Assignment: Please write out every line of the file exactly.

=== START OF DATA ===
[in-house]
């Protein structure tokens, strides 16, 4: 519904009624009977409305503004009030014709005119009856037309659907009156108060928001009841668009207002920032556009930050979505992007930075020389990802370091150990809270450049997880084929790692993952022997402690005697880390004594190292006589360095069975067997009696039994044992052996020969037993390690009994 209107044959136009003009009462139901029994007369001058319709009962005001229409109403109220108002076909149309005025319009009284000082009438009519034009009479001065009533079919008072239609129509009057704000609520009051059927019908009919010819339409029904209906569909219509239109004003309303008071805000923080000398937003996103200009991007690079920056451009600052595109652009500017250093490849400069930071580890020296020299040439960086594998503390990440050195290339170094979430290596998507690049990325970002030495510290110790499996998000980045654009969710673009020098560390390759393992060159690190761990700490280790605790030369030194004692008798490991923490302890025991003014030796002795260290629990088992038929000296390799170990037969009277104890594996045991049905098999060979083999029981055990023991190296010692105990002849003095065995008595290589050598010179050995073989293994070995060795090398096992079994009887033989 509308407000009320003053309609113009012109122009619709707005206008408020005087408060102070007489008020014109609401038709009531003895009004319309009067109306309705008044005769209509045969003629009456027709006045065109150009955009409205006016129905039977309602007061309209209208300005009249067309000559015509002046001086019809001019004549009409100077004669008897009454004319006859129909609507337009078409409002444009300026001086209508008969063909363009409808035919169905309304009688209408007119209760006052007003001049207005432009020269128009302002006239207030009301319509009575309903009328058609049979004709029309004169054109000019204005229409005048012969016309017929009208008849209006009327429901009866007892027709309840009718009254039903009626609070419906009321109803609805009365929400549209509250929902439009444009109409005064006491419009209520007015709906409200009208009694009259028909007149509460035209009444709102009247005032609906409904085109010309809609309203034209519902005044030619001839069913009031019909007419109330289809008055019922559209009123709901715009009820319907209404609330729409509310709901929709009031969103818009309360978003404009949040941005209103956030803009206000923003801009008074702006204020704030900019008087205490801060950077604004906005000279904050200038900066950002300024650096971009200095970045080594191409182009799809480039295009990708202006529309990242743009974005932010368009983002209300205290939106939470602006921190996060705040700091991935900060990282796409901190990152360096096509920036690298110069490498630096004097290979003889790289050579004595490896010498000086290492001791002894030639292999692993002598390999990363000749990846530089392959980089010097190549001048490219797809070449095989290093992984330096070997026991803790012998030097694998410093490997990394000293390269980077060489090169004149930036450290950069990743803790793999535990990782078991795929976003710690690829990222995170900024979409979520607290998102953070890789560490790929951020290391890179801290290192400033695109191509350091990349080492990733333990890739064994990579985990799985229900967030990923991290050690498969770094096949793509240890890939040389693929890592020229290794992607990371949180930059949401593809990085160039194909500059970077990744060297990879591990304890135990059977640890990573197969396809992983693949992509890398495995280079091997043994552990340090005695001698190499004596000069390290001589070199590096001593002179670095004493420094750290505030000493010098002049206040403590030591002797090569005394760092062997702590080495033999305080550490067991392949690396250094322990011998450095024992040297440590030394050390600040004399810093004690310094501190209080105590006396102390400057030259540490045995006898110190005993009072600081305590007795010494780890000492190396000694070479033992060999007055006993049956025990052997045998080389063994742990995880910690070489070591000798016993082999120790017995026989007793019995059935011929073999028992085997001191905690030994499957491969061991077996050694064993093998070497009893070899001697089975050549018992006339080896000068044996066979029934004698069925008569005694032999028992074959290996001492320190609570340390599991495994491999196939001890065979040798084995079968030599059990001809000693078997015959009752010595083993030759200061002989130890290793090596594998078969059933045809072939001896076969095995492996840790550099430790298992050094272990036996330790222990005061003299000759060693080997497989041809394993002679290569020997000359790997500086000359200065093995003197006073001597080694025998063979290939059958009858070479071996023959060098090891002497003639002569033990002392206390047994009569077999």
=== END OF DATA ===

[in-house]
């Protein structure tokens, strides 16, 4: 519904009624009977409305503004009030014709005119009856037309659907009156108060928001009841668009207002920032556009930050979505992007930075020389990802370091150990809270450049997880084929790692993952022997402690005697880390004594190292006589360095069975067997009696039994044992052996020969037993390690009994 209107044959136009003009009462139901029994007369001058319709009962005001229409109403109220108002076909149309005025319009009284000082009438009519034009009479001065009533079919008072239609129509009057704000609520009051059927019908009919010819339409029904209906569909219509239109004003309303008071805000923080000398937003996103200009991007690079920056451009600052595109652009500017250093490849400069930071580890020296020299040439960086594998503390990440050195290339170094979430290596998507690049990325970002030495510290110790499996998000980045654009969710673009020098560390390759393992060159690190761990700490280790605790030369030194004692008798490991923490302890025991003014030796002795260290629990088992038929000296390799170990037969009277104890594996045991049905098999060979083999029981055990023991190296010692105990002849003095065995008595290589050598010179050995073989293994070995060795090398096992079994009887033989 509308407000009320003053309609113009012109122009619709707005206008408020005087408060102070007489008020014109609401038709009531003895009004319309009067109306309705008044005769209509045969003629009456027709006045065109150009955009409205006016129905039977309602007061309209209208300005009249067309000559015509002046001086019809001019004549009409100077004669008897009454004319006859129909609507337009078409409002444009300026001086209508008969063909363009409808035919169905309304009688209408007119209760006052007003001049207005432009020269128009302002006239207030009301319509009575309903009328058609049979004709029309004169054109000019204005229409005048012969016309017929009208008849209006009327429901009866007892027709309840009718009254039903009626609070419906009321109803609805009365929400549209509250929902439009444009109409005064006491419009209520007015709906409200009208009694009259028909007149509460035209009444709102009247005032609906409904085109010309809609309203034209519902005044030619001839069913009031019909007419109330289809008055019922559209009123709901715009009820319907209404609330729409509310709901929709009031969103818009309360978003404009949040941005209103956030803009206000923003801009008074702006204020704030900019008087205490801060950077604004906005000279904050200038900066950002300024650096971009200095970045080594191409182009799809480039295009990708202006529309990242743009974005932010368009983002209300205290939106939470602006921190996060705040700091991935900060990282796409901190990152360096096509920036690298110069490498630096004097290979003889790289050579004595490896010498000086290492001791002894030639292999692993002598390999990363000749990846530089392959980089010097190549001048490219797809070449095989290093992984330096070997026991803790012998030097694998410093490997990394000293390269980077060489090169004149930036450290950069990743803790793999535990990782078991795929976003710690690829990222995170900024979409979520607290998102953070890789560490790929951020290391890179801290290192400033695109191509350091990349080492990733333990890739064994990579985990799985229900967030990923991290050690498969770094096949793509240890890939040389693929890592020229290794992607990371949180930059949401593809990085160039194909500059970077990744060297990879591990304890135990059977640890990573197969396809992983693949992509890398495995280079091997043994552990340090005695001698190499004596000069390290001589070199590096001593002179670095004493420094750290505030000493010098002049206040403590030591002797090569005394760092062997702590080495033999305080550490067991392949690396250094322990011998450095024992040297440590030394050390600040004399810093004690310094501190209080105590006396102390400057030259540490045995006898110190005993009072600081305590007795010494780890000492190396000694070479033992060999007055006993049956025990052997045998080389063994742990995880910690070489070591000798016993082999120790017995026989007793019995059935011929073999028992085997001191905690030994499957491969061991077996050694064993093998070497009893070899001697089975050549018992006339080896000068044996066979029934004698069925008569005694032999028992074959290996001492320190609570340390599991495994491999196939001890065979040798084995079968030599059990001809000693078997015959009752010595083993030759200061002989130890290793090596594998078969059933045809072939001896076969095995492996840790550099430790298992050094272990036996330790222990005061003299000759060693080997497989041809394993002679290569020997000359790997500086000359200065093995003197006073001597080694025998063979290939059958009858070479071996023959060098090891002497003639002569033990002392206390047994009569077999």